The 1931 Lincoln penny might look familiar to you, and the reason for this is because the design, or at least part of it, is still being used today. For collectors, these coins are inherently valuable not only due to the design, but also due to the coin’s age and its increasing scarcity. As such, they are a must-have for any serious collector.
The coin’s obverse side is dominated by the profile image of Abraham Lincoln. The President is depicted in stunning detail, with the contours of his face easily made out with the naked eye. To the left of Lincoln’s image is a raised inscription which reads “Liberty.” To the image’s right, you will notice the raised inscription of the 1931 year of minting. Arching over the top of the obverse is the inscription “In God We Trust.”
On the reverse side, the coin is dominated in the center by two raised inscriptions, one that reads “United States of America,” and one that reads “One Cent.” Two both the left and the right of the central inscriptions are two individual wheat stalks. This is how the penny got its “Wheat Penny” nickname. Arching over the top of this side of the coin is the Latin phrase “E Pluribus Unum.”
As for the 1931 Lincoln penny, few things are more important than the condition it is in. As a result of this, you will notice that most Lincoln pennies desired by collectors are also graded. When it comes down to it, grading is nothing more than a process by which a professional assesses the actual condition of the coin. The result of this assessment is the grade. Below is an outline of the different grades as well as what they mean as far as the condition of the coin is concerned.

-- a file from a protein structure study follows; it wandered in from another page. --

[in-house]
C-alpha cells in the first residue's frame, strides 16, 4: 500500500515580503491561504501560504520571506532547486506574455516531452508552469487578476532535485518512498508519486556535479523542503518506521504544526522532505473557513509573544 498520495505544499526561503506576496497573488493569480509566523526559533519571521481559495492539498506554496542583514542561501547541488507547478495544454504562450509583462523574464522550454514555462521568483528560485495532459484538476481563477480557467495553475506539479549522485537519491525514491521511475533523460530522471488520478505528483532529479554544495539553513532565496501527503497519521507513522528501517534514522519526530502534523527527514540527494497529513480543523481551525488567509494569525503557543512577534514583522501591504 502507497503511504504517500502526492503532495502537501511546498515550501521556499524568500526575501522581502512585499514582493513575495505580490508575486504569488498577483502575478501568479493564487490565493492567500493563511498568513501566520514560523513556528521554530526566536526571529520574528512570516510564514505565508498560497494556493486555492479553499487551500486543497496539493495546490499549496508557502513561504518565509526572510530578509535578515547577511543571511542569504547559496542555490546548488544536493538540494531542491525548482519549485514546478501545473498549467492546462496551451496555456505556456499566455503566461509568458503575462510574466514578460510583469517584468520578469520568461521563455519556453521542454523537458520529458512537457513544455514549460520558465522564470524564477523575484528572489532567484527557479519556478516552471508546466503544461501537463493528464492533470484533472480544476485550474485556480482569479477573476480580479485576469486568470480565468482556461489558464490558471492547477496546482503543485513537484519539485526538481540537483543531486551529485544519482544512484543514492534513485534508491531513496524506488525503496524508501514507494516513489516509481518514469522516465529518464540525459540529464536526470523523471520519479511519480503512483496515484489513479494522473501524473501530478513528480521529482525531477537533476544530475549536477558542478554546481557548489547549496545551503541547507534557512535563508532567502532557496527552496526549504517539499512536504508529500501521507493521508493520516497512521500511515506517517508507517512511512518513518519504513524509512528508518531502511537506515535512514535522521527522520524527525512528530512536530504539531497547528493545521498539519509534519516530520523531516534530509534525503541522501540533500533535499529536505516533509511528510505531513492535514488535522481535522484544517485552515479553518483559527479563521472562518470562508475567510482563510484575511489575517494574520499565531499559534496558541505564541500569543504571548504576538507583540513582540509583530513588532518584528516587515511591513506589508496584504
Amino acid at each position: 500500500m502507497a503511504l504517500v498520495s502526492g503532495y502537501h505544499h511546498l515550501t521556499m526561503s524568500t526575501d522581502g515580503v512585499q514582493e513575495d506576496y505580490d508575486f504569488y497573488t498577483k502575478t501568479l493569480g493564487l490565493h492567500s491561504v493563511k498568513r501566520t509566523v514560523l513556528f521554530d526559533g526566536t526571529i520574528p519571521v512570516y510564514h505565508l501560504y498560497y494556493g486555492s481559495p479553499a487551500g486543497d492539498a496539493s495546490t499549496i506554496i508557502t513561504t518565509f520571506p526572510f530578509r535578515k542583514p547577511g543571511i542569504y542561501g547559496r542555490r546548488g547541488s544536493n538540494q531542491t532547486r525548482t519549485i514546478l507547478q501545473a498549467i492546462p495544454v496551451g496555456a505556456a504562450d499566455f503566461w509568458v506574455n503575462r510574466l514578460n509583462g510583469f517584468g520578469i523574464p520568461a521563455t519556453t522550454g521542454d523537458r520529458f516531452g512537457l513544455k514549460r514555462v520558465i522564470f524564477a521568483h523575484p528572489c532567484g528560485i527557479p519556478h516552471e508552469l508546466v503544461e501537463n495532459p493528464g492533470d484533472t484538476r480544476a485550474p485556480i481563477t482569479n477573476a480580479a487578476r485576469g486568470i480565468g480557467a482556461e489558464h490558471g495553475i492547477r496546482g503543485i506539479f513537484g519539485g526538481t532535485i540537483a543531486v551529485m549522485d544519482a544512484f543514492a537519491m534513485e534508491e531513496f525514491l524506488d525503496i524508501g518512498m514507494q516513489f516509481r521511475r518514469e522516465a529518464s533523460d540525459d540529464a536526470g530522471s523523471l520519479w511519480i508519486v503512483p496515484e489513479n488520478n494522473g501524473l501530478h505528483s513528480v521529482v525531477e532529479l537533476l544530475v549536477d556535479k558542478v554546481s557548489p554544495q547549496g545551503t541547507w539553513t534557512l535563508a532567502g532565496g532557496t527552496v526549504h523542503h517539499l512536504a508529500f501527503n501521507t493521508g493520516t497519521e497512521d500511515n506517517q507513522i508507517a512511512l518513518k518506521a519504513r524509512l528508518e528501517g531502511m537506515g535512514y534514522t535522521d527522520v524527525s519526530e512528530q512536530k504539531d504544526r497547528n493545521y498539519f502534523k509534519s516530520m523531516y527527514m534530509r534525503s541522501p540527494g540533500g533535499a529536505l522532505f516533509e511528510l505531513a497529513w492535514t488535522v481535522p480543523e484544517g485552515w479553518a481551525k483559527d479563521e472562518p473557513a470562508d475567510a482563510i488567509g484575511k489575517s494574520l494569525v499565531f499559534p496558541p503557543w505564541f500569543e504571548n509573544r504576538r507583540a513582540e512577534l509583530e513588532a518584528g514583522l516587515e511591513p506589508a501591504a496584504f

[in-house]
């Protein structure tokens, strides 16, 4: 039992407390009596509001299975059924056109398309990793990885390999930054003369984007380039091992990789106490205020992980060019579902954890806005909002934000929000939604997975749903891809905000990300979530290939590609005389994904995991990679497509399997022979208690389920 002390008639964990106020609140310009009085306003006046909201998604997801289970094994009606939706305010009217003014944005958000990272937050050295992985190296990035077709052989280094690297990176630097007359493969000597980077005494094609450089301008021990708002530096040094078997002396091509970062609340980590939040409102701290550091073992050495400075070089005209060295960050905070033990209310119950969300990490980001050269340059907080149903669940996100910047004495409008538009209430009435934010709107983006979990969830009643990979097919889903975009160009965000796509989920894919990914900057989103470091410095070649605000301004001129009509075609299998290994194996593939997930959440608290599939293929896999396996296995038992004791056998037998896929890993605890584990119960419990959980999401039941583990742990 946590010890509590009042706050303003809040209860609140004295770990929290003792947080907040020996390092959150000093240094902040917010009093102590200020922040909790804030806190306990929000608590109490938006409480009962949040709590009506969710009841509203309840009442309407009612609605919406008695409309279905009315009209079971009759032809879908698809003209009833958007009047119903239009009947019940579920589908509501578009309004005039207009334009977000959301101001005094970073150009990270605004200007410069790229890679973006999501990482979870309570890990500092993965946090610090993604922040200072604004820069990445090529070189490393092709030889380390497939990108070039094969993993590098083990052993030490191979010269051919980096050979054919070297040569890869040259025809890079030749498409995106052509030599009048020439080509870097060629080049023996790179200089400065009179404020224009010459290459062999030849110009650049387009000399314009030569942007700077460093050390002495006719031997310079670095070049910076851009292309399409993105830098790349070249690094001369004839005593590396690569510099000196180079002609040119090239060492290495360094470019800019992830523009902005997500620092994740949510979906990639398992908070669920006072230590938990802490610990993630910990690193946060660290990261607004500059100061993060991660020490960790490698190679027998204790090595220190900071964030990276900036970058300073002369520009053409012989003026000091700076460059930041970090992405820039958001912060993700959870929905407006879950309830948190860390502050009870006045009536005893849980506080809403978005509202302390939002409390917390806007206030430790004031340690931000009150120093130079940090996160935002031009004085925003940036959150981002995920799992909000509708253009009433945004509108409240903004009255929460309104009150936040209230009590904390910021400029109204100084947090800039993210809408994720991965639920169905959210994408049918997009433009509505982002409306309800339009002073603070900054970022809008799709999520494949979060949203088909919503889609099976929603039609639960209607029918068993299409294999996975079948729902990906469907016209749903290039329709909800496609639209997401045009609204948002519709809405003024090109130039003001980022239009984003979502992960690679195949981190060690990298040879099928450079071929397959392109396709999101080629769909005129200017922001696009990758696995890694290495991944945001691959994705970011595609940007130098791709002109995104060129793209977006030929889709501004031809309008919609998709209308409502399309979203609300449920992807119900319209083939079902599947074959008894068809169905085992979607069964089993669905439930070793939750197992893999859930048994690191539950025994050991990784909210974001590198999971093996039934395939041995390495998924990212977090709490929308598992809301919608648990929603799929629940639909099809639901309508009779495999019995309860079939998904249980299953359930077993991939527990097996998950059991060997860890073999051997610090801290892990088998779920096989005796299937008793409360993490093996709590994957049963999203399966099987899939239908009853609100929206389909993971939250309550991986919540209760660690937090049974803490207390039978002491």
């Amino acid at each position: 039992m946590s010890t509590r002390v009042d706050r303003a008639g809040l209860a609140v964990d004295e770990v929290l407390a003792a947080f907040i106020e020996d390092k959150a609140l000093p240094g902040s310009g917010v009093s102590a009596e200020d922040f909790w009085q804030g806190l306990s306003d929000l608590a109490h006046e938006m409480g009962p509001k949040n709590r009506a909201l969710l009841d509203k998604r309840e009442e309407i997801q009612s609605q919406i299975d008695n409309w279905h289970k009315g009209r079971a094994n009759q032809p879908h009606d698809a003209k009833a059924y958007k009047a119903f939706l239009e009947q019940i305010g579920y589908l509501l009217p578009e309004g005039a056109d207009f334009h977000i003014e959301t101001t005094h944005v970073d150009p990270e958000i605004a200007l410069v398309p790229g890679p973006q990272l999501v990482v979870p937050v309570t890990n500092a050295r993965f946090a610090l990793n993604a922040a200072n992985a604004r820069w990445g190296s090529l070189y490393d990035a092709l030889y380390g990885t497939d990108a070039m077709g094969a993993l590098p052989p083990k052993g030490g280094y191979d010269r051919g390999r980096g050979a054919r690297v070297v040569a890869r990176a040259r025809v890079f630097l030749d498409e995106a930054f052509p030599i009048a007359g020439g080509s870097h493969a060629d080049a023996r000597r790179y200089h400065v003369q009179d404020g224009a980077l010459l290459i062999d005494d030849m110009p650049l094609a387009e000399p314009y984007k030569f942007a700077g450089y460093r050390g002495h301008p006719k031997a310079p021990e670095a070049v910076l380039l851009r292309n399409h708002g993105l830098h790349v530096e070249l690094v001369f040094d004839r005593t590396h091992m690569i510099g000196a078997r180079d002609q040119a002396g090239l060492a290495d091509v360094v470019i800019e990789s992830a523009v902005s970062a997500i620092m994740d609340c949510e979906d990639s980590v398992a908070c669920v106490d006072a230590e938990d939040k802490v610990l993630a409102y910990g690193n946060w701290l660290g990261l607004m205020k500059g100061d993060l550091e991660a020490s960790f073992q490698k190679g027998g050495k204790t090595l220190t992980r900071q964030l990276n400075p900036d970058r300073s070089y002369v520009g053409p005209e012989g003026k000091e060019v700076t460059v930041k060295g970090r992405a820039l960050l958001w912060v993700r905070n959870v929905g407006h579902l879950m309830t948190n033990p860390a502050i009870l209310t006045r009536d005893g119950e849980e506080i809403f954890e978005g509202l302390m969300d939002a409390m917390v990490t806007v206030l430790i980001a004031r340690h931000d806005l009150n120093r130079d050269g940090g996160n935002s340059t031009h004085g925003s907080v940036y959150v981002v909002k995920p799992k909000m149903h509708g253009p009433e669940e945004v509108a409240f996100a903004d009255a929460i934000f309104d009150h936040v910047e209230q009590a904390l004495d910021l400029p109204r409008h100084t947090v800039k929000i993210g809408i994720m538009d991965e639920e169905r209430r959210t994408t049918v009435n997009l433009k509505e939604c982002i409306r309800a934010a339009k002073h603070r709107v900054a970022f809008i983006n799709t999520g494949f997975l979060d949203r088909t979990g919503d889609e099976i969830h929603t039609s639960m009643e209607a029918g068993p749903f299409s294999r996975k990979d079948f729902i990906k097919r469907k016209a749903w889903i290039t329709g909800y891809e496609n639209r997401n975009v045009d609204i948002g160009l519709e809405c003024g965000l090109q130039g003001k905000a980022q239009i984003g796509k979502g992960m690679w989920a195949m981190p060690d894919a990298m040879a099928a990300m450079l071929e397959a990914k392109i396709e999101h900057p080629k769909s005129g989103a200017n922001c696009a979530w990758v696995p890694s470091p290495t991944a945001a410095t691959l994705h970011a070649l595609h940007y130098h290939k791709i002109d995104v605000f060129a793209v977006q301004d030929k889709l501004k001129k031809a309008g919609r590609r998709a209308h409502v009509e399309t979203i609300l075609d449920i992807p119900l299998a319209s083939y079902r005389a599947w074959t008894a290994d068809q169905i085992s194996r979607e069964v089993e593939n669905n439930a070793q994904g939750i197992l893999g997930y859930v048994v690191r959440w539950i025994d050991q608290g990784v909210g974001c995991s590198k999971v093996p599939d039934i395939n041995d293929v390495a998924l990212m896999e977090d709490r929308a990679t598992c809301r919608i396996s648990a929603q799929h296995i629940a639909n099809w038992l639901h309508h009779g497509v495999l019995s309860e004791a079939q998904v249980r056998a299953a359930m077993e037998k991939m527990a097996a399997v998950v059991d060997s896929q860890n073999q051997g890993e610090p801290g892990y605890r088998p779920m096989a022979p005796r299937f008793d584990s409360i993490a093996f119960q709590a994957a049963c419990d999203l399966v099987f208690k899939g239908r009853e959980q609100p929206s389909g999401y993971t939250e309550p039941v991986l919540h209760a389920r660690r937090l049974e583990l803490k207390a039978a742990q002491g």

Uncirculated: Uncirculated is the grade given to coins that never spent any time exchanging hands. Thanks to the coin being kept under lock and key throughout the whole of its existence, there are absolutely no signs of visible wear and tear. The coin’s coloration might be slightly faded due to age, but other than that will be flawless.
Extremely Fine: A coin the receives an Extremely Fine grade is one that might have spent a small amount of time in circulation, but incurred almost no damage. Under extremely close inspection, the grader might be able to notice a single scratch or chip, and that is all it takes to drop from Uncirculated to Extremely Fine. Despite this, these coins will appear to be mostly pristine.
Fine: A coin that is graded as being Fine is one that definitely spent time in circulation, but might not be very heavily damaged. You will definitely be able to notice some scratching and maybe even some smoothing, but all of the images and lettering will still be able to be made out.
Good: A 1931 Lincoln that is graded as being Good is one that spent a large majority of its existence in circulation. When you take into consideration how old these coins are, it makes sense that all that time on the open market resulted in quite a bit of damage. Some of the finer details will likely be gone, and some other major imperfections may be present as well.
If you would like to know the nominal value of a 1931 Lincoln penny, this is something that depends heavily on a few different items. For one, the condition of the coin weighs in on its value heavily. Beyond that, there were often more than 2 different types of Lincolns minted in a given year, so the type is also something you must take note of. Below is a chart that will help give you a better idea of what a 1931 Lincoln penny is valued at.
|1931 Lincoln Penny||$0.50||$1||$4||$9|
|1931 Lincoln Penny (D)||$5||$7||$13.50||$37|
|1931 Lincoln Penny (S)||$60||$85||$125||$150||Source: Red Book|